For foodies, there are plenty of places to eat and in this post I will suggest 2 places. Many of you knew about Jimbaran where you get to feast on a barbecued seafood dinner for 2 while watching the famous Bali sunset. If you do, perhaps you will also have the opinion that the food wasn’t really that great, prices are steep, touting is rampant and if it is not because of the sunset view, you will not revisit the place. Let me introduce you to another location (If you have not already knew) which is located a little up north from Jimbaran, which also means barbecued seafood on the beach with the beautiful Bali sunset view but at a cheaper price and touting is almost non-existent. That place is Kedongangan. Although it sounds like the perfect place, there is one small catch viz the location of the restaurant is within the fishing village itself. For the ‘glass is half full’ people, it means that the seafood are fresh and for the ‘glass is half full’ people, there is a likelihood that you will get a free sample of the wet market smell depending on the wind direction. So if you are the latter, you can choose to come to this location first to have a whiff of the air and check the wind direction. If it doesn’t work for you, you can always go to Jimbaran again (Oh, I’ve forgotten to mention that Jimbaran dining area seen from Kedongangan is shrouded in thick barbecue smoke due to the many restaurants there as compared to Kedongangan which only has a couple of restaurants).


 
 
The second place to eat is not in a famous location and may be a little out of the way but hey, if the food is good, it’s worth a try. The restaurant name is ‘Natrabu’ which serves ‘Nasi Padang’ and if you have been reading my previous Bali posts you would have known that ‘Nasi Padang’ literally meant Field Rice. To start with, Nasi Padang is not a Balinese dish but instead a Javanese culture that was brought in by the migrant Javanese to seek employment in the island but was soon adapted into their culture. You will not need to order what to eat, you just walk in and tell the waiter how many person is eating and you will be promptly ushered to a suitable sized table to be seated and not long after that you will be thronged by plates upon plates of dishes! Don’t be alarmed, you will not be forced to pay for all the dishes instead you will only pay for the items that you have eaten. The dishes are usually served in countable portion e.g. 3 meat balls, 2 chicken thigh curry etc. (There must be a system to their calculation which I have not deciphered, perhaps I will ask the next time I visited them again). So instead of ordering many dishes while having to pay even though you can’t finish all the food, Nasi Padang allows you to try many dishes but only pay for items that you ate and a little more. Oh, and please, use the common spoon to spoon the dishes and not the spoon you placed in your mouth.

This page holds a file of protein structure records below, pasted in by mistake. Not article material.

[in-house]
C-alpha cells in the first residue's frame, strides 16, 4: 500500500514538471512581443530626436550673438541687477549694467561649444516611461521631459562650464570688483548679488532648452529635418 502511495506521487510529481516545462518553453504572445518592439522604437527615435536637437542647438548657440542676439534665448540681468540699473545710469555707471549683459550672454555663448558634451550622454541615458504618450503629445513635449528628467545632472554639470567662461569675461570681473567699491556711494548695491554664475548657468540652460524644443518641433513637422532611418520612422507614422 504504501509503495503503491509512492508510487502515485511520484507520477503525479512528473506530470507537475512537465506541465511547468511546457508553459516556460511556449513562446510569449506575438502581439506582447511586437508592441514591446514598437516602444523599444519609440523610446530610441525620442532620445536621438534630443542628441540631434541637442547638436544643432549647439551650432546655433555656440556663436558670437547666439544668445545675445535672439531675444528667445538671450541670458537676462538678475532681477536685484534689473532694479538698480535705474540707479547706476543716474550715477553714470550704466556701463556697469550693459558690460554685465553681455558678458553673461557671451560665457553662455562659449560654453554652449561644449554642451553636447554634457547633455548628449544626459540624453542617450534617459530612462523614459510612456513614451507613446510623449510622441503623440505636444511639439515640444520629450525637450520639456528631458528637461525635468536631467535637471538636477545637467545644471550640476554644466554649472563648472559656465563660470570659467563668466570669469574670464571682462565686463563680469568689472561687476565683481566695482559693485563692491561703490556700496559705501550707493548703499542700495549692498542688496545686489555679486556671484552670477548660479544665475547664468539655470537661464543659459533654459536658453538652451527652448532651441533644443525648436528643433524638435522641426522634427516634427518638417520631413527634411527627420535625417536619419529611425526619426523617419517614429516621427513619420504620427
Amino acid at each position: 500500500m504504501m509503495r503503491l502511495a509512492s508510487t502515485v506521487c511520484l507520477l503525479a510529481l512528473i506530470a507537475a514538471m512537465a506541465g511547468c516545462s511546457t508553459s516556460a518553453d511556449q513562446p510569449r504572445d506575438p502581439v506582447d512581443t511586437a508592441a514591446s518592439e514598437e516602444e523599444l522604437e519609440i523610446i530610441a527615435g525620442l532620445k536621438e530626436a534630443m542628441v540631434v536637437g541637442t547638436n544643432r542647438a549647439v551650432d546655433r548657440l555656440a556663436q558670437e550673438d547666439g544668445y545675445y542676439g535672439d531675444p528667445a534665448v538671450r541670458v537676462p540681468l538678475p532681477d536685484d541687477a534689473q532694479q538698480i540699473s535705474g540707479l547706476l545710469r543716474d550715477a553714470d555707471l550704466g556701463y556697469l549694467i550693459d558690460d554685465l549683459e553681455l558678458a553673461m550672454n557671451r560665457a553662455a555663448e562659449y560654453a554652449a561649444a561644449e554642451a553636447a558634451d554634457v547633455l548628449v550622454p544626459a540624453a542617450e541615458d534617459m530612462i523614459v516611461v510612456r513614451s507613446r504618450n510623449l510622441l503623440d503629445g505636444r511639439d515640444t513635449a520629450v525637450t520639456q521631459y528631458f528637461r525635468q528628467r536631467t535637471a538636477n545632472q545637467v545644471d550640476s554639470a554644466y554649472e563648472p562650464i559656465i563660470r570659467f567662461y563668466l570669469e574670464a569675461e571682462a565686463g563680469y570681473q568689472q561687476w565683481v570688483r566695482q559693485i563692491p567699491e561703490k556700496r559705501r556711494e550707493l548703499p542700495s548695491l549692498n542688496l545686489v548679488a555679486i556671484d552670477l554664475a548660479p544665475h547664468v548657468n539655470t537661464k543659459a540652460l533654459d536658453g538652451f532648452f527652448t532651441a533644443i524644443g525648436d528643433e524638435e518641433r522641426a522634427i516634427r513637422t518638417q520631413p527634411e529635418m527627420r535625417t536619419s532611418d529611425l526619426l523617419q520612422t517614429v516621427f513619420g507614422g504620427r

There you go, restaurant name complete with contact number and address 


The final bill works out around IDR130,000 for all 6 of us plus 2 of our local drivers, which
works out to be around USD1.80 per pax. How's that for a good lunch!
 


Finally, it will not be complete without at least mentioning one temple to visit and that is Pura Ulun Danu Bratan (PUDB) or the Lake Bratan Temple. The journey to this temple will bring you pass a number of interesting places with the coffee plantation being one of them plus the strawberry plantation and the GitGit waterfalls, which requires some diversion from the main course. PUDB is situated beside the B(e)ratan Lake (Some argued that it is ON the lake, perhaps during raining season where the lake level increase), which is really a volcanic crater that was formed long ago that has since became inactive and captured rain water in it. The temperature is slightly lower due to the altitude of its location and will be a refreshing change from the scorching sun at the beaches. This temple is so iconic that you will find it pictured at the back of the country’s IDR20,000 currency note.

One of the resort that you will pass by while making your way to PUDB. Its a shame
that construction work has stopped so near to the resort's completion. It now lay wasted.
 


 
We are fortunate that when we visited PUDB, there was a 
temple progression and we were able to get some good shots




 The famous Pura Ulun Danu Bratan (or PUBD, which is loosely translated as The Temple on Bratan Lake) 
in the background. The temple is surrounded by beautiful gardens too. 


So who says Bali is only about beaches? I have been to Bali many times since and each time found something that fascinates me to the point of hypnosis, resulting in the longing to be back to this beautiful Isle of Gods. I hope you too will find similar enjoyment and relaxation in this island if not more.

**Note: All rights reserved. If you like any photos found in this blog or would like to engage me in any assignment, please e-mail me for more details at seage79@gmail.com.